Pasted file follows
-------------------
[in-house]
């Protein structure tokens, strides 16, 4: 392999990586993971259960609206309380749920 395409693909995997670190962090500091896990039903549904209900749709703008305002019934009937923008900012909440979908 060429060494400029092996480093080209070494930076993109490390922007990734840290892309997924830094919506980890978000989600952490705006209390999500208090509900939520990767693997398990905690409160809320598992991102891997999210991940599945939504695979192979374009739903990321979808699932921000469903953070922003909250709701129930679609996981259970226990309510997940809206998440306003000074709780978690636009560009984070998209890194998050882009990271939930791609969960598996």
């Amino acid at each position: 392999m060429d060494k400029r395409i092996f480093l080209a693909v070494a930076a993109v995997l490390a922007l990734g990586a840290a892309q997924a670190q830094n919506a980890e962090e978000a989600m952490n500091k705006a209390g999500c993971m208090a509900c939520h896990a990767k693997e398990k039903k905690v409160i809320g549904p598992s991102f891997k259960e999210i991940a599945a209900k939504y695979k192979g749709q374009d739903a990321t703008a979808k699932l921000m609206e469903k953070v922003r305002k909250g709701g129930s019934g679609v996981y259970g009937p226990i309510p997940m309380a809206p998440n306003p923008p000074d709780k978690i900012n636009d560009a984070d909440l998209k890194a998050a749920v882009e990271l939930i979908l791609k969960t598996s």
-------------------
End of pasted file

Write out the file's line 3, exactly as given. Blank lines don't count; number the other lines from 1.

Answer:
């Amino acid at each position: 392999m060429d060494k400029r395409i092996f480093l080209a693909v070494a930076a993109v995997l490390a922007l990734g990586a840290a892309q997924a670190q830094n919506a980890e962090e978000a989600m952490n500091k705006a209390g999500c993971m208090a509900c939520h896990a990767k693997e398990k039903k905690v409160i809320g549904p598992s991102f891997k259960e999210i991940a599945a209900k939504y695979k192979g749709q374009d739903a990321t703008a979808k699932l921000m609206e469903k953070v922003r305002k909250g709701g129930s019934g679609v996981y259970g009937p226990i309510p997940m309380a809206p998440n306003p923008p000074d709780k978690i900012n636009d560009a984070d909440l998209k890194a998050a749920v882009e990271l939930i979908l791609k969960t598996s």